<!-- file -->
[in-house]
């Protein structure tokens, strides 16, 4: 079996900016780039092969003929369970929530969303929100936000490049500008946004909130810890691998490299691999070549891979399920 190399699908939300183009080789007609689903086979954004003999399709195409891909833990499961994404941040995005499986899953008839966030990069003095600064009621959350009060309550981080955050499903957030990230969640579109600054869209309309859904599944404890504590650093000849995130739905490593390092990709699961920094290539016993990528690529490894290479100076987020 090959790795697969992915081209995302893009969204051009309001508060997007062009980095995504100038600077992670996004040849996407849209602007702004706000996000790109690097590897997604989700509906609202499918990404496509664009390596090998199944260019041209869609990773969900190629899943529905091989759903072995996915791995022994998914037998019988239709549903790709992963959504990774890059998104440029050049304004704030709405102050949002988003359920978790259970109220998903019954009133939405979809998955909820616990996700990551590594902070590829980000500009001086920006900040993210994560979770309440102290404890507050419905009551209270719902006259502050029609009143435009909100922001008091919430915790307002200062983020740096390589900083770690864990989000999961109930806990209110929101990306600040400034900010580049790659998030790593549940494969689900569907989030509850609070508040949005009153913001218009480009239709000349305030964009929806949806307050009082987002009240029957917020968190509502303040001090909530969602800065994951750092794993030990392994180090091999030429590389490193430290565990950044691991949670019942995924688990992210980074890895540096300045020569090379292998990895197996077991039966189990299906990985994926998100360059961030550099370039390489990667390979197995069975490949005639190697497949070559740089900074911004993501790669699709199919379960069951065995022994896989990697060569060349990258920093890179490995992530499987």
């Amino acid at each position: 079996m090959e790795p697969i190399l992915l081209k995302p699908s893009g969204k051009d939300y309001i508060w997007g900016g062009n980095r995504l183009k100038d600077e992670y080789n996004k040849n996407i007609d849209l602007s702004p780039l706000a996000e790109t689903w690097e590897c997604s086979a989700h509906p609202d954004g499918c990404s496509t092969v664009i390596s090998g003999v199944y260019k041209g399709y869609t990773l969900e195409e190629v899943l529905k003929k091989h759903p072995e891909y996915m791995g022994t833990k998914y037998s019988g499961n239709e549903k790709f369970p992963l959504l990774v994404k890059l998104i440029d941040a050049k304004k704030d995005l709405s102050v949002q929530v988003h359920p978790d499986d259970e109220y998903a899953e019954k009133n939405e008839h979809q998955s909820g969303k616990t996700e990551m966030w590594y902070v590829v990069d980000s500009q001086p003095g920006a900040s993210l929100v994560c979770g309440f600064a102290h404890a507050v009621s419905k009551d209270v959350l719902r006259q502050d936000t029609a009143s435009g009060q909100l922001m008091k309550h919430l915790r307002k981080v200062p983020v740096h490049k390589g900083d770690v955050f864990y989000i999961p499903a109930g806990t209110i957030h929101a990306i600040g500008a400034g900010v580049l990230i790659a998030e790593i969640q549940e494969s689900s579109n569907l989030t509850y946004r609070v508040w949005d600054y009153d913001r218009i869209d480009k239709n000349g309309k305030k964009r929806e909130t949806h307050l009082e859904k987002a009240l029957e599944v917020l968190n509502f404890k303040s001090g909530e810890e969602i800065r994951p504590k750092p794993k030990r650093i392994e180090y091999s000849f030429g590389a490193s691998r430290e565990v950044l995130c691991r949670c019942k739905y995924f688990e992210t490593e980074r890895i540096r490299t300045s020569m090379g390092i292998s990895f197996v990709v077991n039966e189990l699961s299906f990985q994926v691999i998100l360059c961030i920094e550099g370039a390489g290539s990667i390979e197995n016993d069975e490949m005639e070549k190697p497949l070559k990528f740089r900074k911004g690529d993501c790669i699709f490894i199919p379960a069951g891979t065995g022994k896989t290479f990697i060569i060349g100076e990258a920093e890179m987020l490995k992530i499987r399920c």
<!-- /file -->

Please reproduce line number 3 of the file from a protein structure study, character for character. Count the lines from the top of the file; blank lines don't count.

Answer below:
């Amino acid at each position: 079996m090959e790795p697969i190399l992915l081209k995302p699908s893009g969204k051009d939300y309001i508060w997007g900016g062009n980095r995504l183009k100038d600077e992670y080789n996004k040849n996407i007609d849209l602007s702004p780039l706000a996000e790109t689903w690097e590897c997604s086979a989700h509906p609202d954004g499918c990404s496509t092969v664009i390596s090998g003999v199944y260019k041209g399709y869609t990773l969900e195409e190629v899943l529905k003929k091989h759903p072995e891909y996915m791995g022994t833990k998914y037998s019988g499961n239709e549903k790709f369970p992963l959504l990774v994404k890059l998104i440029d941040a050049k304004k704030d995005l709405s102050v949002q929530v988003h359920p978790d499986d259970e109220y998903a899953e019954k009133n939405e008839h979809q998955s909820g969303k616990t996700e990551m966030w590594y902070v590829v990069d980000s500009q001086p003095g920006a900040s993210l929100v994560c979770g309440f600064a102290h404890a507050v009621s419905k009551d209270v959350l719902r006259q502050d936000t029609a009143s435009g009060q909100l922001m008091k309550h919430l915790r307002k981080v200062p983020v740096h490049k390589g900083d770690v955050f864990y989000i999961p499903a109930g806990t209110i957030h929101a990306i600040g500008a400034g900010v580049l990230i790659a998030e790593i969640q549940e494969s689900s579109n569907l989030t509850y946004r609070v508040w949005d600054y009153d913001r218009i869209d480009k239709n000349g309309k305030k964009r929806e909130t949806h307050l009082e859904k987002a009240l029957e599944v917020l968190n509502f404890k303040s001090g909530e810890e969602i800065r994951p504590k750092p794993k030990r650093i392994e180090y091999s000849f030429g590389a490193s691998r430290e565990v950044l995130c691991r949670c019942k739905y995924f688990e992210t490593e980074r890895i540096r490299t300045s020569m090379g390092i292998s990895f197996v990709v077991n039966e189990l699961s299906f990985q994926v691999i998100l360059c961030i920094e550099g370039a390489g290539s990667i390979e197995n016993d069975e490949m005639e070549k190697p497949l070559k990528f740089r900074k911004g690529d993501c790669i699709f490894i199919p379960a069951g891979t065995g022994k896989t290479f990697i060569i060349g100076e990258a920093e890179m987020l490995k992530i499987r399920c």